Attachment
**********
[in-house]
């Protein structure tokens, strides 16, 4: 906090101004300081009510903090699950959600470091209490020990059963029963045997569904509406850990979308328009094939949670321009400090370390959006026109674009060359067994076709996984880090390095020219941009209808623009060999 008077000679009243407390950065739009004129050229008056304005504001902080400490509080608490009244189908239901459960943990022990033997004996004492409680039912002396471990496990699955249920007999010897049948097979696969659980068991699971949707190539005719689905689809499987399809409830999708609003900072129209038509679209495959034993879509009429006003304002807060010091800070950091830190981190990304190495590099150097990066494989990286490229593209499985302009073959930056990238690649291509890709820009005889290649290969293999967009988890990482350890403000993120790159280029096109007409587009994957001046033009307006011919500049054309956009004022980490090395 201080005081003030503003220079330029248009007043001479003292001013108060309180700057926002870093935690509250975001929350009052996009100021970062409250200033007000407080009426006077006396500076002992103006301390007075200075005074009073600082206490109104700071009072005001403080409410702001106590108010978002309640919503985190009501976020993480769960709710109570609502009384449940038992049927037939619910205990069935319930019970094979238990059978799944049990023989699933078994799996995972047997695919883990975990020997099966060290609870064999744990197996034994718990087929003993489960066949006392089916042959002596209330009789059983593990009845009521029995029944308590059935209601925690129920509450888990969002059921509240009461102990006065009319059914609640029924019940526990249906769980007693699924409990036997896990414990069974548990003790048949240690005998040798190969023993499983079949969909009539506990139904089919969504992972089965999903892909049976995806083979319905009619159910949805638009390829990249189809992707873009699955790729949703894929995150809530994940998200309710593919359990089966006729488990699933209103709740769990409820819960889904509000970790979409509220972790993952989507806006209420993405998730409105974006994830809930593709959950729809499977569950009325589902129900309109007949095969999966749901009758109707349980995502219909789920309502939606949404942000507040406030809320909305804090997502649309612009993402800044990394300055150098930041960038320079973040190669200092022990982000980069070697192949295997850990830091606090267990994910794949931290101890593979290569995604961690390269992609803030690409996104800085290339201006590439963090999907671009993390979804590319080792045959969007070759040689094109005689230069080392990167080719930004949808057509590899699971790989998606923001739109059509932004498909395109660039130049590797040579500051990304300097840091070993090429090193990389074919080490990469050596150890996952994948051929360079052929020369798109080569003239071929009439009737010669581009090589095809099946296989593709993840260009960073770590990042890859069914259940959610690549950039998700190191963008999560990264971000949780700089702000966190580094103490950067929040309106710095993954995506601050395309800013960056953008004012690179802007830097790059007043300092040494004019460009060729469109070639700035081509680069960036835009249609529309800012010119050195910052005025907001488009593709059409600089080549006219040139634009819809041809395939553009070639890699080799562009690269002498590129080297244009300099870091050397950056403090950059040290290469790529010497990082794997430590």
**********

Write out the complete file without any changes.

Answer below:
[in-house]
């Protein structure tokens, strides 16, 4: 906090101004300081009510903090699950959600470091209490020990059963029963045997569904509406850990979308328009094939949670321009400090370390959006026109674009060359067994076709996984880090390095020219941009209808623009060999 008077000679009243407390950065739009004129050229008056304005504001902080400490509080608490009244189908239901459960943990022990033997004996004492409680039912002396471990496990699955249920007999010897049948097979696969659980068991699971949707190539005719689905689809499987399809409830999708609003900072129209038509679209495959034993879509009429006003304002807060010091800070950091830190981190990304190495590099150097990066494989990286490229593209499985302009073959930056990238690649291509890709820009005889290649290969293999967009988890990482350890403000993120790159280029096109007409587009994957001046033009307006011919500049054309956009004022980490090395 201080005081003030503003220079330029248009007043001479003292001013108060309180700057926002870093935690509250975001929350009052996009100021970062409250200033007000407080009426006077006396500076002992103006301390007075200075005074009073600082206490109104700071009072005001403080409410702001106590108010978002309640919503985190009501976020993480769960709710109570609502009384449940038992049927037939619910205990069935319930019970094979238990059978799944049990023989699933078994799996995972047997695919883990975990020997099966060290609870064999744990197996034994718990087929003993489960066949006392089916042959002596209330009789059983593990009845009521029995029944308590059935209601925690129920509450888990969002059921509240009461102990006065009319059914609640029924019940526990249906769980007693699924409990036997896990414990069974548990003790048949240690005998040798190969023993499983079949969909009539506990139904089919969504992972089965999903892909049976995806083979319905009619159910949805638009390829990249189809992707873009699955790729949703894929995150809530994940998200309710593919359990089966006729488990699933209103709740769990409820819960889904509000970790979409509220972790993952989507806006209420993405998730409105974006994830809930593709959950729809499977569950009325589902129900309109007949095969999966749901009758109707349980995502219909789920309502939606949404942000507040406030809320909305804090997502649309612009993402800044990394300055150098930041960038320079973040190669200092022990982000980069070697192949295997850990830091606090267990994910794949931290101890593979290569995604961690390269992609803030690409996104800085290339201006590439963090999907671009993390979804590319080792045959969007070759040689094109005689230069080392990167080719930004949808057509590899699971790989998606923001739109059509932004498909395109660039130049590797040579500051990304300097840091070993090429090193990389074919080490990469050596150890996952994948051929360079052929020369798109080569003239071929009439009737010669581009090589095809099946296989593709993840260009960073770590990042890859069914259940959610690549950039998700190191963008999560990264971000949780700089702000966190580094103490950067929040309106710095993954995506601050395309800013960056953008004012690179802007830097790059007043300092040494004019460009060729469109070639700035081509680069960036835009249609529309800012010119050195910052005025907001488009593709059409600089080549006219040139634009819809041809395939553009070639890699080799562009690269002498590129080297244009300099870091050397950056403090950059040290290469790529010497990082794997430590």